A community for students.

Here's the question you clicked on:

55 members online
  • 0 replying
  • 0 viewing

anonymous

  • one year ago

Help On Three Question Please!!!!!! Will Medal And Fan!

  • This Question is Closed
  1. anonymous
    • one year ago
    Best Response
    You've already chosen the best response.
    Medals 0

    @phi

    1 Attachment
  2. phi
    • one year ago
    Best Response
    You've already chosen the best response.
    Medals 2

    I would plot the points, and connect the dots as a first step

  3. anonymous
    • one year ago
    Best Response
    You've already chosen the best response.
    Medals 0

    ok like this?

    1 Attachment
  4. phi
    • one year ago
    Best Response
    You've already chosen the best response.
    Medals 2

    in a parallelogram, the opposite sides are equal. It is easy to find the length of the top and bottom sides (you count) what do you get for the length of the top side?

  5. anonymous
    • one year ago
    Best Response
    You've already chosen the best response.
    Medals 0

    6? on the top side.

  6. phi
    • one year ago
    Best Response
    You've already chosen the best response.
    Medals 2

    yes, and 6 for the bottom also for the "sides" you need to use the distance formula do you know it?

  7. anonymous
    • one year ago
    Best Response
    You've already chosen the best response.
    Medals 0

    Yes I Do

  8. phi
    • one year ago
    Best Response
    You've already chosen the best response.
    Medals 2

    can you find the distance between (2,-2) and (5,3) ?

  9. anonymous
    • one year ago
    Best Response
    You've already chosen the best response.
    Medals 0

    \[\sqrt{9+25}\]

  10. phi
    • one year ago
    Best Response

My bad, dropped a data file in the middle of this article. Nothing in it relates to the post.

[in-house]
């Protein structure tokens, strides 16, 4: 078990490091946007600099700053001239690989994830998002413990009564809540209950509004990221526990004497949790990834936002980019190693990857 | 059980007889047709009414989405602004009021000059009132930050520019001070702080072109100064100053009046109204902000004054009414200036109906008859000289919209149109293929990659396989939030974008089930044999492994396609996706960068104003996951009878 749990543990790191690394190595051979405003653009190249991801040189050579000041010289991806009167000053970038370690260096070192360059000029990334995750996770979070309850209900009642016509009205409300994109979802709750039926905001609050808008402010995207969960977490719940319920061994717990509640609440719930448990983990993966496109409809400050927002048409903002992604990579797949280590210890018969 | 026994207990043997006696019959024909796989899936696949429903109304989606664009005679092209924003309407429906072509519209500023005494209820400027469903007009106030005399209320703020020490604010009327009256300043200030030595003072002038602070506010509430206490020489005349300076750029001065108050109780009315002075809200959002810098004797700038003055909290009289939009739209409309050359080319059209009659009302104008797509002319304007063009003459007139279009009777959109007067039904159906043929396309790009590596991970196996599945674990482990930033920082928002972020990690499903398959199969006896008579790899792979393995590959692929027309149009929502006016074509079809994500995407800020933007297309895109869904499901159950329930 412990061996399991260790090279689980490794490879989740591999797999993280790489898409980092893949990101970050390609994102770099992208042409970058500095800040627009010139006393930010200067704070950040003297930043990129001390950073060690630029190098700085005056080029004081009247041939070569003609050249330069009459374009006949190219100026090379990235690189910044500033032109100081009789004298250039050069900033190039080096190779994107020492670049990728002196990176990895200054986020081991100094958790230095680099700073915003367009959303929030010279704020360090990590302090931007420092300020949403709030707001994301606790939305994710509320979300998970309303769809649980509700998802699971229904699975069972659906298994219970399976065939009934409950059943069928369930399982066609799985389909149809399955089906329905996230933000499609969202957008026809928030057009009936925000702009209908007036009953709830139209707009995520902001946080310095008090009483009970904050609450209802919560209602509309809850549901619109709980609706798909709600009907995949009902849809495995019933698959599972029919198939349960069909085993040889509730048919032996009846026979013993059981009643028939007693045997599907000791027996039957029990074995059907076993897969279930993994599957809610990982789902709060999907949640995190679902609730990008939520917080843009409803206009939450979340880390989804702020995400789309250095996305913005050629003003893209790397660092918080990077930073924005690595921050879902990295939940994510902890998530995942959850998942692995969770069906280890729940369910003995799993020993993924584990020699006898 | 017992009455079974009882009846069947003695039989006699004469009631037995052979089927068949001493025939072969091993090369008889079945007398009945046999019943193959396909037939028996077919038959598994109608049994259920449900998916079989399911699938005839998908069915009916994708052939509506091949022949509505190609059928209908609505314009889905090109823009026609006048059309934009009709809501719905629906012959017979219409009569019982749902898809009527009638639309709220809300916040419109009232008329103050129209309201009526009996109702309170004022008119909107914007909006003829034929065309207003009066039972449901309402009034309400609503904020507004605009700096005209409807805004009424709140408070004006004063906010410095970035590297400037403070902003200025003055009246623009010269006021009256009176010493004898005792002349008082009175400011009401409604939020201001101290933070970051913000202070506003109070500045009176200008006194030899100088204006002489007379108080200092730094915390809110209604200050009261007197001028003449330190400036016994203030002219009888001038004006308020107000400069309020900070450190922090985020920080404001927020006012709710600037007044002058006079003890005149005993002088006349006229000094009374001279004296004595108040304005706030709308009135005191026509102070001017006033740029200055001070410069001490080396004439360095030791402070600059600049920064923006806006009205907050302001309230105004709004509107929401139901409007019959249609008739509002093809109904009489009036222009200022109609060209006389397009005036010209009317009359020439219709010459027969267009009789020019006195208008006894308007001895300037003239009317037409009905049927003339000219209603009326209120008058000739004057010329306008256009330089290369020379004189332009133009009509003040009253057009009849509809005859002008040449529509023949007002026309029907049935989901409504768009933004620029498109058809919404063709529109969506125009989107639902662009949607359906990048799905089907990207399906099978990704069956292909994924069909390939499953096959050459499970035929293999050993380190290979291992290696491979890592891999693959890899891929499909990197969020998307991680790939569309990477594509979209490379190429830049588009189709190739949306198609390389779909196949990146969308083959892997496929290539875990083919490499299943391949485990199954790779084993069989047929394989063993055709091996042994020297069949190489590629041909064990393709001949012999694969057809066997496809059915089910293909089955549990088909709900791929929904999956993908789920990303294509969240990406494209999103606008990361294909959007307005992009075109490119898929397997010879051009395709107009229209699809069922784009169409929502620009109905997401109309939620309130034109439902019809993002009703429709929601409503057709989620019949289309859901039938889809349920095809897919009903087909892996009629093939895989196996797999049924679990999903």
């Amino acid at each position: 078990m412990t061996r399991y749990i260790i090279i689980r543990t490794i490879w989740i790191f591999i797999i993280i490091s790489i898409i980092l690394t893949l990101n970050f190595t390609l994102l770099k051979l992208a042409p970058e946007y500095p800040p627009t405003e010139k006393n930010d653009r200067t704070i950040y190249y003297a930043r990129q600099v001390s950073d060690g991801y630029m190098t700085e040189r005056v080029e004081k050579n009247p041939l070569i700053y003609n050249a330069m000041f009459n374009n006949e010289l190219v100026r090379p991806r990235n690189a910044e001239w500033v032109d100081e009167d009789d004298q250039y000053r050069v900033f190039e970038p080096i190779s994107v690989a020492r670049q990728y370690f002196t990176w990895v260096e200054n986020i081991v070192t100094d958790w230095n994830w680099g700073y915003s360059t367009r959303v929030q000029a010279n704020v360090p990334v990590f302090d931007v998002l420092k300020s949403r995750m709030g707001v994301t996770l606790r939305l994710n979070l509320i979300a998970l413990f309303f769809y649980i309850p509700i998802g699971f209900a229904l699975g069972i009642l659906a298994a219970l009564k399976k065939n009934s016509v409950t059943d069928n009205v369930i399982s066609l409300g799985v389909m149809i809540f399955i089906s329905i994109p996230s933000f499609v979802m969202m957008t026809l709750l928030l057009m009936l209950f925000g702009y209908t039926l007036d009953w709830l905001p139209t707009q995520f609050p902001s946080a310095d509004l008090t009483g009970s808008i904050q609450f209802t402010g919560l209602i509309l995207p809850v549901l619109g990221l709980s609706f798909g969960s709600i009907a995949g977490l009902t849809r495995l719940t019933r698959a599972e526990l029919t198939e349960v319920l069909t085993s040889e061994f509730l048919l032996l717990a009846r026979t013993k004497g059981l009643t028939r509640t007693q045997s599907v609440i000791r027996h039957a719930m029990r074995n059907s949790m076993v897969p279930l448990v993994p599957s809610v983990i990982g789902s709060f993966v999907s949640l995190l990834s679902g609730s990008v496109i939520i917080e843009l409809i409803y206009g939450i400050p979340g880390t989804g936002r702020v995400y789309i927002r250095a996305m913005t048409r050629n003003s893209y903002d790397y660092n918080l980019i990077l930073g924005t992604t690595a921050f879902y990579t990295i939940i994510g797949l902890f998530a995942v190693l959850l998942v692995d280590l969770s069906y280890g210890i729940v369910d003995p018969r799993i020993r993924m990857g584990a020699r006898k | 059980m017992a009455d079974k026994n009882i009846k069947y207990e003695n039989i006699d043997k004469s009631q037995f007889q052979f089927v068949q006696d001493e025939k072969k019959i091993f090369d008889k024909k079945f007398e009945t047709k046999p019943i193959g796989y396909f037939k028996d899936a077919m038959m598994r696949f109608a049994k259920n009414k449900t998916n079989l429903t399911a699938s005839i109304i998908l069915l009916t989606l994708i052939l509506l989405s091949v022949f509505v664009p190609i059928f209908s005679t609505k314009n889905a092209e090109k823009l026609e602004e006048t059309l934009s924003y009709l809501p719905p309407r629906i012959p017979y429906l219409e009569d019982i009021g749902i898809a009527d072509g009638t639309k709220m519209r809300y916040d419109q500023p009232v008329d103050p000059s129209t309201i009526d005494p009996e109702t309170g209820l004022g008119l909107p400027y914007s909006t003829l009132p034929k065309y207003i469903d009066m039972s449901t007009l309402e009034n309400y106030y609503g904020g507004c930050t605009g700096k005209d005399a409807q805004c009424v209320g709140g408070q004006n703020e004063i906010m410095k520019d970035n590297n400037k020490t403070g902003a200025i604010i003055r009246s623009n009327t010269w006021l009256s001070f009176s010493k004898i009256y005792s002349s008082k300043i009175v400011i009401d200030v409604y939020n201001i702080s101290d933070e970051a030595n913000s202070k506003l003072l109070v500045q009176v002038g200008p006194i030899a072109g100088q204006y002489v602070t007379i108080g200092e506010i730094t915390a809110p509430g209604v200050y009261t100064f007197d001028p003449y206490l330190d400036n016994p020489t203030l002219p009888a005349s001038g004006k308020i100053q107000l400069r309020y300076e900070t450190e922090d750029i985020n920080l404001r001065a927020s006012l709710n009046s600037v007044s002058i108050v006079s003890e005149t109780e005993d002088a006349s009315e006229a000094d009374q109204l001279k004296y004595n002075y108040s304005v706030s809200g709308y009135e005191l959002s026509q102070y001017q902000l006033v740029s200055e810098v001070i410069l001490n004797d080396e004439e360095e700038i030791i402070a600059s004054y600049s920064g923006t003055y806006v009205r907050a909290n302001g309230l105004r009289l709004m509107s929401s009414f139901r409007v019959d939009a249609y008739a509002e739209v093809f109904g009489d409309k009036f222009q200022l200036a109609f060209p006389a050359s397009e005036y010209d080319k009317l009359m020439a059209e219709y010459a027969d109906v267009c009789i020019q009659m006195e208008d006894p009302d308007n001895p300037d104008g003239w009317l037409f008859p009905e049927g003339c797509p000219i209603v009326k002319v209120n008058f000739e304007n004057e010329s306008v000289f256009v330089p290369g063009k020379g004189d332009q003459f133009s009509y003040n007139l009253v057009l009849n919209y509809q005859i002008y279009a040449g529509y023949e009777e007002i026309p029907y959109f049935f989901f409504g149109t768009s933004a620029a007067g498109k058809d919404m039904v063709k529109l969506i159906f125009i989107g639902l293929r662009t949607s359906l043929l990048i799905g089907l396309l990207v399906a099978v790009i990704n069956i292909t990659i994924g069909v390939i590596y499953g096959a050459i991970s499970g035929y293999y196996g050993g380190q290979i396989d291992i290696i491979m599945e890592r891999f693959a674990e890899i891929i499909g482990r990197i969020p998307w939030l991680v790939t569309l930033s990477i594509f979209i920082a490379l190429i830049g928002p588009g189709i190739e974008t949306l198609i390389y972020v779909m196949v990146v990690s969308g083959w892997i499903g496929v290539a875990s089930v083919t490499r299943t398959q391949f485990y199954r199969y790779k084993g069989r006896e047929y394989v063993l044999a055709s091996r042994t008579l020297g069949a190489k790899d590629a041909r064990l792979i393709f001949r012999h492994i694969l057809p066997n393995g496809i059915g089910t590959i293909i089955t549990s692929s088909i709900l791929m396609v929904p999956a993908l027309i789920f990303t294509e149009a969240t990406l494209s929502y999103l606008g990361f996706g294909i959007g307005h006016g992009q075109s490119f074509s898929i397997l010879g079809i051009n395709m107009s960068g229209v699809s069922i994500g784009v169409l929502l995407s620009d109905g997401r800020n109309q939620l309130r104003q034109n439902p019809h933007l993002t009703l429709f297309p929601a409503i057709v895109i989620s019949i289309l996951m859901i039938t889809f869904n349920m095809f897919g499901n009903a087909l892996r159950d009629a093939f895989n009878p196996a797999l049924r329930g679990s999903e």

You've already chosen the best response.
    Medals 2

    yes, so \( \sqrt{34}\)

  11. anonymous
    • one year ago
    Best Response
    You've already chosen the best response.
    Medals 0

    yes now what?

  12. phi
    • one year ago
    Best Response
    You've already chosen the best response.
    Medals 2

    that is also the lenght of the other side perimeter is the sum of the 4 lengths \[ 6 + \sqrt{34}+ 6 + \sqrt{34}\]

  13. phi
    • one year ago
    Best Response
    You've already chosen the best response.
    Medals 2

    you can combine "like terms" to make that a bit nicer

  14. anonymous
    • one year ago
    Best Response
    You've already chosen the best response.
    Medals 0

    Wait so you add them?

  15. phi
    • one year ago
    Best Response
    You've already chosen the best response.
    Medals 2

    yes, add the lengths. that is the definition of perimeter: total distance "around" the figure

  16. anonymous
    • one year ago
    Best Response
    You've already chosen the best response.
    Medals 0

    \[12+\sqrt{68} \]

  17. phi
    • one year ago
    Best Response
    You've already chosen the best response.
    Medals 2

    It is Greek: peri around, meter = measure or length

  18. phi
    • one year ago
    Best Response
    You've already chosen the best response.
    Medals 2

    sqrt(a) + sqrt(a) is not the same as sqrt(2*a) all you can do is say: I have one sqr(34) plus another sqr(34). How many sqr(34)'s do I have ?

  19. anonymous
    • one year ago
    Best Response
    You've already chosen the best response.
    Medals 0

    2 sqrt(34) ?

  20. phi
    • one year ago
    Best Response
    You've already chosen the best response.
    Medals 2

    yes so \[ 12 + 2\sqrt{34} \] is the answer they want

  21. anonymous
    • one year ago
    Best Response
    You've already chosen the best response.
    Medals 0

    ok so same on this one right?

    1 Attachment
  22. phi
    • one year ago
    Best Response
    You've already chosen the best response.
    Medals 2

    same idea, except opposite sides need not be equal , so it's more work First plot the points to see "what is what"

  23. anonymous
    • one year ago
    Best Response
    You've already chosen the best response.
    Medals 0

    So this?

    1 Attachment
  24. phi